>Daniel has no last name. He has no family, either; he creates his own family and friends with his highly developed magical imagination. He has amazing powers, outrageous intelligence, and a mission to avenge his parents’ violent deaths.
It’s too bad all of this doesn’t lead to a better story.
Daniel X is disappointing. James Patterson is a well-known author for adults, a creator of best-selling novels, a regular on Top Ten Lists. What happened here? The dramatic opening sets up the motivation and Daniel’s uniqueness, but after that – well, not much. The pacing lacks flow, connections are choppy, the villian was predictable, and frankly, I found it dull.
That’s ironic because Patterson’s marketing (and oh, he is all about marketing) is based on boys supposedly having very little interest in reading because they find books boring and “can’t get into the stories.”
Patterson needs to meet some of the boys I’ve met while teaching fourth through sixth grade. He needs to meet the boy who checked out Eragon from the library – for me! “Mrs. Teacher, you need to read this now because the sequel is coming out soon and it’s awesome.” How about the boy who kept hiding books in his lap so he could keep reading through math class? No, his subterfuge didn’t work. He still had to learn long division, but I let him read as soon as his homework was done. Then there was the boy who was so wrapped up in Robinson Crusoe that he forgot to go to science class. Tell me he wasn’t into the story, and I’ll pop a quiz on you so fast your head will spin. Would you like to hear about the boys who eagerly read the later books in Laura Ingalls Wilder’s collection? They wanted to find out more about Almanzo from Farmer Boy and learn whether his older brother Royal moved west with him.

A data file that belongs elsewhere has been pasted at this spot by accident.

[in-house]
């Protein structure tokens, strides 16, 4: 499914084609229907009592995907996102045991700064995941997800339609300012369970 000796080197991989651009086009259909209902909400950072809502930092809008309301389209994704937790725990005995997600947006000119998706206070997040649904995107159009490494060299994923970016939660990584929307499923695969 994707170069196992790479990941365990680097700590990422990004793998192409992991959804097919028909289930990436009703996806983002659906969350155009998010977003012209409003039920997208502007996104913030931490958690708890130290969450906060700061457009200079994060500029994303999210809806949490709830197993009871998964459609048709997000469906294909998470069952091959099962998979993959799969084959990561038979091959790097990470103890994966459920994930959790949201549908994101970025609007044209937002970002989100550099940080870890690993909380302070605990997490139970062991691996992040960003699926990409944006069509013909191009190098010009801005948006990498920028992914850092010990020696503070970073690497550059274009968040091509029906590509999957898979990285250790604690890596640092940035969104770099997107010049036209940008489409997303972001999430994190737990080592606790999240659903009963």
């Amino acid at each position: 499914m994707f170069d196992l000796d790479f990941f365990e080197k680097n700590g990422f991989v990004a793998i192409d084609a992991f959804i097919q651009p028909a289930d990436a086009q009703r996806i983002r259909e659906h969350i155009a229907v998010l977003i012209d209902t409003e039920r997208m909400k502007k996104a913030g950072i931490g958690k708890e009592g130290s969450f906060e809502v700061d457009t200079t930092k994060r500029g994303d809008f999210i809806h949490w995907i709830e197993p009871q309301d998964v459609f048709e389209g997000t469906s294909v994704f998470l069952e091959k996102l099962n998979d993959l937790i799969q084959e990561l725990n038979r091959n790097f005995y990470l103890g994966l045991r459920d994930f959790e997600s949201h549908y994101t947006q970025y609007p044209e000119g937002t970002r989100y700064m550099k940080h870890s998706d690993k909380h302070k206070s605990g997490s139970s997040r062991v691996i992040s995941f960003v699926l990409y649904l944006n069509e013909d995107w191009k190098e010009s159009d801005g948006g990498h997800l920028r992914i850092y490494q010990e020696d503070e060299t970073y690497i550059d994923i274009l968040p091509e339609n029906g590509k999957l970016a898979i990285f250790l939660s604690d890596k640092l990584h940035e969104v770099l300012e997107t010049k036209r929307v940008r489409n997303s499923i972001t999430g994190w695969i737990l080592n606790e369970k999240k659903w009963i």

Patterson suggests something teachers and librarians already know: give them books they’ll love.
I suggest: Give them Gary Paulsen. Christopher Paul Curtis. Jerry Spinelli. Betsy Byars. Cornelia Funke. Gordon Korman. Robert Louis Stevenson. C. S. Lewis. Matt Christopher’s sports collections, including fiction and biographies. And continue to recommend J.K. Rowling’s Harry Potter books. Boys and girls alike lose themselves in the complex and fascinating world of the boy wizard.
The Dangerous Days of Daniel X may attract a few readers who like slimey aliens and big guns and a weak, unstructured story. I don’t plan to recommend it.
I received a free copy of this book in order to review it for MotherTalk. I plan to donate it to the middle school library. Despite my dislike for the story, I do not believe in censorship. Some kids will like it; it’ll be on the shelf for them.